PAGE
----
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nurses job growth

Midwifery offers
nurses job growth

If so, read on. The name of the midwifery game has changed significantly in the last 20 years. Since 1971, when the profession officially was recognized by the American College of Obstetrics and Gynecology, the number of certified nurse-midwives in this country has grown to approximately 5,600–4,000 of whom are in active practice. Also since 1971, the number of nationally accredited midwife educational programs has grown from just nine to nearly 50.
The profession had suffered decades of decline due to few educational opportunities, isolation from the rest of the medical community and a mistaken perception that midwifery was the cause of high infant-mortality rates among early European immigrants. But interest was renewed when statistics accumulated showing improved infant- and maternal- mortality rates, notes a November 1995 study conducted by the Public Citizens Health Research Group.
In fact, this same study suggested that nurse-midwives were a key, positive determinant in the future of obstetric care in the United States because of the profession’s contribution to cutting health care costs while providing quality patient care.
The midwifery profession began gaining strength in the Rochester area due largely to the efforts of Henry Thiede M.D., former chairman of the department of obstetrics at Strong Memorial Hospital, says Elizabeth Cooper, director of midwifery services for the University of Rochester Medical Center and the first midwife in Rochester.
Cooper says Thiede was sold on the benefits of midwifery during a stint at the University of Mississippi, where midwives succeeded in halfing infant-mortality rates among poor rural women. Originally from Rochester, Thiede returned to Strong in 1974, bringing with him his fervor for the midwifery profession.
He recruited Cooper as the first Rochester-area midwife. She joined him in private practice and became a member of the faculty of Strong’s Department of Obstetrics and Gynecology, where she has been ever since.
Cooper describes the 1980s as a rough time for the profession due to the unavailability of government funding and difficulties in obtaining malpractice insurance. The 1990s, however, have resulted in an “enormous upswing.” There are five full-time and two part- time nurse-midwives on board at Strong.
In addition to their private practices treating middle-class insured women, the midwives staff and deliver all babies for Strong’s teen clinic, and rotate house duty with Strong’s residents, serving the large medically indigent population.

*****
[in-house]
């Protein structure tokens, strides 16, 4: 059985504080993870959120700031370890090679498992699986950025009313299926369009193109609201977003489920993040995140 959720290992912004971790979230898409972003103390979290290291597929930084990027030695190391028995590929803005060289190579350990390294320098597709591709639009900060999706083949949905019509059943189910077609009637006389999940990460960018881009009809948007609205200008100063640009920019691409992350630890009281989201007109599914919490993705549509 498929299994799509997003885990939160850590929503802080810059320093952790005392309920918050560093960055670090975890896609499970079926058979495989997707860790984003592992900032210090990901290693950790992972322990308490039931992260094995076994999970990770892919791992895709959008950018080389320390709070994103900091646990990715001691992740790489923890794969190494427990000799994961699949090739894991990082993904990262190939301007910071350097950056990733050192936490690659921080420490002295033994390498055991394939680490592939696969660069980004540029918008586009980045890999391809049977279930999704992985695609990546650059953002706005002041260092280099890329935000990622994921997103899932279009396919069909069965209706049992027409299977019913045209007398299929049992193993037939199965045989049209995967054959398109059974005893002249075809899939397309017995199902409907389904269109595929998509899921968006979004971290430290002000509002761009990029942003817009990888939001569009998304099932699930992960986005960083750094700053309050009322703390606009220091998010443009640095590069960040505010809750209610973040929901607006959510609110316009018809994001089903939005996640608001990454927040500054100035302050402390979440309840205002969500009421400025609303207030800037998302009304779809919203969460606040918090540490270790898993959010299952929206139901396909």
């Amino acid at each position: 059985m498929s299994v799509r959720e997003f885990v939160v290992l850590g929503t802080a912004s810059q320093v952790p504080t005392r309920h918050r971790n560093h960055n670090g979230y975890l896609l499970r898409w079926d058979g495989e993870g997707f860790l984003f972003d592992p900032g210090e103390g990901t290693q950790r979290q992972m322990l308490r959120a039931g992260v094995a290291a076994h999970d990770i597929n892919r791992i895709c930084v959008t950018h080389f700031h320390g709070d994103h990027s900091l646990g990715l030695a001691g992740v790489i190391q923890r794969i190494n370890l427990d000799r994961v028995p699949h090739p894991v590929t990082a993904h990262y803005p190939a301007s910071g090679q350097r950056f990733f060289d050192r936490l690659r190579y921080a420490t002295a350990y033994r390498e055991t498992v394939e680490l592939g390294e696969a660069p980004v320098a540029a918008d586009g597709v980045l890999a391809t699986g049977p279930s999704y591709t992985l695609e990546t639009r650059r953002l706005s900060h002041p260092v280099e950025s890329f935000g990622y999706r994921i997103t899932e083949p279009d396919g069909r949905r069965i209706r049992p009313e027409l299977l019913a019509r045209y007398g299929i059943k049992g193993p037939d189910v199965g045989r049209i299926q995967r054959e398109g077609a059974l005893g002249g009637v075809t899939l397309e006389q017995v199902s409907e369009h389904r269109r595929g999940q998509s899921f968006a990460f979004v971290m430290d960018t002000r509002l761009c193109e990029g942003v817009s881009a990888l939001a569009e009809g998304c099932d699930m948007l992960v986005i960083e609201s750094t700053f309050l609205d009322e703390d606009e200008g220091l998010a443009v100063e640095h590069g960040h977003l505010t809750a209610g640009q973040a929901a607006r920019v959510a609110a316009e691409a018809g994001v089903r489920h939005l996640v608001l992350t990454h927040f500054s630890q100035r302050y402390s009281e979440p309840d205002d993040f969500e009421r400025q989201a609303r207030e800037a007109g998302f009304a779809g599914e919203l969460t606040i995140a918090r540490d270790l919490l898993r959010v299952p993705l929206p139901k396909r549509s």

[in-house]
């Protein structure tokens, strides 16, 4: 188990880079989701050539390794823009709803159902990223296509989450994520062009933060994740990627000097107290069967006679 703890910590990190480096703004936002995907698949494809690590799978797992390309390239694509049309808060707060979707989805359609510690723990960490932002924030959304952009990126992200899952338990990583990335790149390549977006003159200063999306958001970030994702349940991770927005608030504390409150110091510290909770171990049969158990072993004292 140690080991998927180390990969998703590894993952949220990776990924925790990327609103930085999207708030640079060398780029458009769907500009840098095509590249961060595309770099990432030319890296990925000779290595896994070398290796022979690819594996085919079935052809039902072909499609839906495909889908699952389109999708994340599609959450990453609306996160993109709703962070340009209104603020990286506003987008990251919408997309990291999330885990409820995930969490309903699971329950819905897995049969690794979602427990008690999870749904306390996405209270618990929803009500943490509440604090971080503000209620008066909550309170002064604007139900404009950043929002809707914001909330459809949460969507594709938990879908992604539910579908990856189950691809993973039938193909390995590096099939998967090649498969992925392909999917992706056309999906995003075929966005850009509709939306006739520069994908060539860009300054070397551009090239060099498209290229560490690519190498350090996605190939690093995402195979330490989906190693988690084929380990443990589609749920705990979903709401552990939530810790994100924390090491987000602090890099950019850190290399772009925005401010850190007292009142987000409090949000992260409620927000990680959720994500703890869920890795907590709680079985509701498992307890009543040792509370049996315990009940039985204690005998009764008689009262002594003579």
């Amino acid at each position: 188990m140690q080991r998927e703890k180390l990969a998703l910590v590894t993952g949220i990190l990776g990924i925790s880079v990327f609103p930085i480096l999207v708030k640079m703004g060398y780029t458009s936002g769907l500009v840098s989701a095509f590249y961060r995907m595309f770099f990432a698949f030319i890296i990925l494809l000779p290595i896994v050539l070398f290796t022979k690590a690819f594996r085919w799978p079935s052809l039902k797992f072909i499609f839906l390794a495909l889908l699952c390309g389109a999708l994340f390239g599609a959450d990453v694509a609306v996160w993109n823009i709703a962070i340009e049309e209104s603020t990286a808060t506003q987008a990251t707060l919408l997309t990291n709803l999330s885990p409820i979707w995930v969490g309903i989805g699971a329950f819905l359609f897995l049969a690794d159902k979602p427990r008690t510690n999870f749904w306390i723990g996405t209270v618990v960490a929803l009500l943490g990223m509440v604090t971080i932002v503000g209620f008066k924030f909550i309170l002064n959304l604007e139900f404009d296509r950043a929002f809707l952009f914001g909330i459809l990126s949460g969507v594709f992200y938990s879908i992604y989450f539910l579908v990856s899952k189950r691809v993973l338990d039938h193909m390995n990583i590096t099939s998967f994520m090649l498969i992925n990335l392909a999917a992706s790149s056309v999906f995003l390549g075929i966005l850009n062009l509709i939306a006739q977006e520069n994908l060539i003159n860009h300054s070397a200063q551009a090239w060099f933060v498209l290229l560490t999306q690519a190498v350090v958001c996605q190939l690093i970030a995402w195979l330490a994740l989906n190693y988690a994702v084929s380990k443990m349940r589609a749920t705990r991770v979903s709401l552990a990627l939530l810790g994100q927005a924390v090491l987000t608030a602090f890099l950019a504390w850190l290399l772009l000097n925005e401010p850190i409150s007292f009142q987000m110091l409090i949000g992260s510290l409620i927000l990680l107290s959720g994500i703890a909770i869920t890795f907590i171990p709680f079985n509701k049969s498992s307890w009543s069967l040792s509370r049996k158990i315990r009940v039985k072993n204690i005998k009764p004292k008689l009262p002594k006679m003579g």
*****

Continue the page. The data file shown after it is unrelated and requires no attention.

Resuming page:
Phyllis Leppert M.D., chairwoman of obstetrics and gynecology at Rochester General Hospital and another local leader in developing the profession, says midwives are licensed professionals who handle normal obstetrics, with doctors trained to handle complicated births.
“(Nurse-midwives) are very much involved in working collaboratively with physicians. Normal births are their scope,” she says.
Normal is the operative word. According to the Public Citizens study, the profession’s philosophy revolves around the concept of the “normality of childbirth and the judicious use of technological interventions.”
Indeed, Caroline Burtner, director of midwifery for Rochester General, maintains that the profession has attracted an unusually high number of anthropology majors who choose midwifery because of its role in a social context, specifically that birth is a normal, social event, not the “medical event” into which it has evolved during this century. People want more control over their entire lives, including the birth of their children, Burtner says.
Some local obstetrics practices choose not to offer a midwife’s services, citing demographic factors–not much of a demand among their patients–or a belief that the practice already offers holistic care.
Judith Kerpelman M.D., whose practice in Greece and Webster does not include a midwife, adds that when complications develop, she feels it is advantageous for patients to remain with the original caregiver, rather than be transferred from a midwife’s care to that of a physician.
“(We do not offer midwife services) not because we don’t believe in midwives,” says Kerpelman, who calls herself pro- midwife, “but because we feel we offer patients comprehensive-enough-type care.”
Midwifery in either a hospital, freestanding birth center or home setting offers continuous one-on-one care and coaching throughout the entire birth process. But, unlike the midwifery myths of backroom home births, Burtner says 95 percent of the local births attended by nurse-midwives acting as primary-care providers occur in the hospital.
Still, she notes: “There is a fear, a false sense that the hospital is a safer place to be during birth. According to studies by the National Academy of Sciences, it is the practitioner at birth that makes the birth safe.”
Technology’s role, as described in the Public Citizens study, can vary:
“Certainly, the appropriate use of obstetric procedures has added an important measure of safety to the labor and delivery process for both mothers and infants who demonstrate need. It is the near blanket use of technologies developed (specifically) for high-risk cases that gives us pause.”